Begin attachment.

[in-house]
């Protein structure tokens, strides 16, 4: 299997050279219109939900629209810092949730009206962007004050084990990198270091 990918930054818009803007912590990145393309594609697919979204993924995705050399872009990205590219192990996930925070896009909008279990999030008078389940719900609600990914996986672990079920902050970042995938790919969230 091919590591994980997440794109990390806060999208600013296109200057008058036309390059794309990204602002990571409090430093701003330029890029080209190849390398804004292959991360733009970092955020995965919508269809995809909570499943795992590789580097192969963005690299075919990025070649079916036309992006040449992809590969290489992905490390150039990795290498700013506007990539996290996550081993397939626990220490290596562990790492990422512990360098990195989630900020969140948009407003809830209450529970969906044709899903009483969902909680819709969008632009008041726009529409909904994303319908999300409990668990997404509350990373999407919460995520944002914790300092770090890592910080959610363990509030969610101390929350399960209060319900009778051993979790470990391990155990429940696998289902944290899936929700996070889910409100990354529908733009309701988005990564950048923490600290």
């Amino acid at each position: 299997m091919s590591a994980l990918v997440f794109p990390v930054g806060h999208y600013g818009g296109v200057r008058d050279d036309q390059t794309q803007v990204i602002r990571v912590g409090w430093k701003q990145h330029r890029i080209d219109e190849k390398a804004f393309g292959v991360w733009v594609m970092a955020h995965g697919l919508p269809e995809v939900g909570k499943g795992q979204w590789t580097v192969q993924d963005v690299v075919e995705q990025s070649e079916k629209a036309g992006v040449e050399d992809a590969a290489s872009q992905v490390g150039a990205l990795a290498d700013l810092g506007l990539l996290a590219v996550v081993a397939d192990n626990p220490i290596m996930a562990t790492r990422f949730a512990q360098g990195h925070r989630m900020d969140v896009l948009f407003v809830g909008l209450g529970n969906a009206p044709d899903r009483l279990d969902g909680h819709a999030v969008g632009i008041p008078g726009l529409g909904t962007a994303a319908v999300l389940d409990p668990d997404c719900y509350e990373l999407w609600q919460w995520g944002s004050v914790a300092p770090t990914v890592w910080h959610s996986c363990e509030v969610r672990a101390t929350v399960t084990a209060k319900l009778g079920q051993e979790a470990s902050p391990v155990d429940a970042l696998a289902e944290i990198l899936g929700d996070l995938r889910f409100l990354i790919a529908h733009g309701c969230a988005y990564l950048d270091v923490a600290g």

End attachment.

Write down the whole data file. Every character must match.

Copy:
[in-house]
């Protein structure tokens, strides 16, 4: 299997050279219109939900629209810092949730009206962007004050084990990198270091 990918930054818009803007912590990145393309594609697919979204993924995705050399872009990205590219192990996930925070896009909008279990999030008078389940719900609600990914996986672990079920902050970042995938790919969230 091919590591994980997440794109990390806060999208600013296109200057008058036309390059794309990204602002990571409090430093701003330029890029080209190849390398804004292959991360733009970092955020995965919508269809995809909570499943795992590789580097192969963005690299075919990025070649079916036309992006040449992809590969290489992905490390150039990795290498700013506007990539996290996550081993397939626990220490290596562990790492990422512990360098990195989630900020969140948009407003809830209450529970969906044709899903009483969902909680819709969008632009008041726009529409909904994303319908999300409990668990997404509350990373999407919460995520944002914790300092770090890592910080959610363990509030969610101390929350399960209060319900009778051993979790470990391990155990429940696998289902944290899936929700996070889910409100990354529908733009309701988005990564950048923490600290």
């Amino acid at each position: 299997m091919s590591a994980l990918v997440f794109p990390v930054g806060h999208y600013g818009g296109v200057r008058d050279d036309q390059t794309q803007v990204i602002r990571v912590g409090w430093k701003q990145h330029r890029i080209d219109e190849k390398a804004f393309g292959v991360w733009v594609m970092a955020h995965g697919l919508p269809e995809v939900g909570k499943g795992q979204w590789t580097v192969q993924d963005v690299v075919e995705q990025s070649e079916k629209a036309g992006v040449e050399d992809a590969a290489s872009q992905v490390g150039a990205l990795a290498d700013l810092g506007l990539l996290a590219v996550v081993a397939d192990n626990p220490i290596m996930a562990t790492r990422f949730a512990q360098g990195h925070r989630m900020d969140v896009l948009f407003v809830g909008l209450g529970n969906a009206p044709d899903r009483l279990d969902g909680h819709a999030v969008g632009i008041p008078g726009l529409g909904t962007a994303a319908v999300l389940d409990p668990d997404c719900y509350e990373l999407w609600q919460w995520g944002s004050v914790a300092p770090t990914v890592w910080h959610s996986c363990e509030v969610r672990a101390t929350v399960t084990a209060k319900l009778g079920q051993e979790a470990s902050p391990v155990d429940a970042l696998a289902e944290i990198l899936g929700d996070l995938r889910f409100l990354i790919a529908h733009g309701c969230a988005y990564l950048d270091v923490a600290g």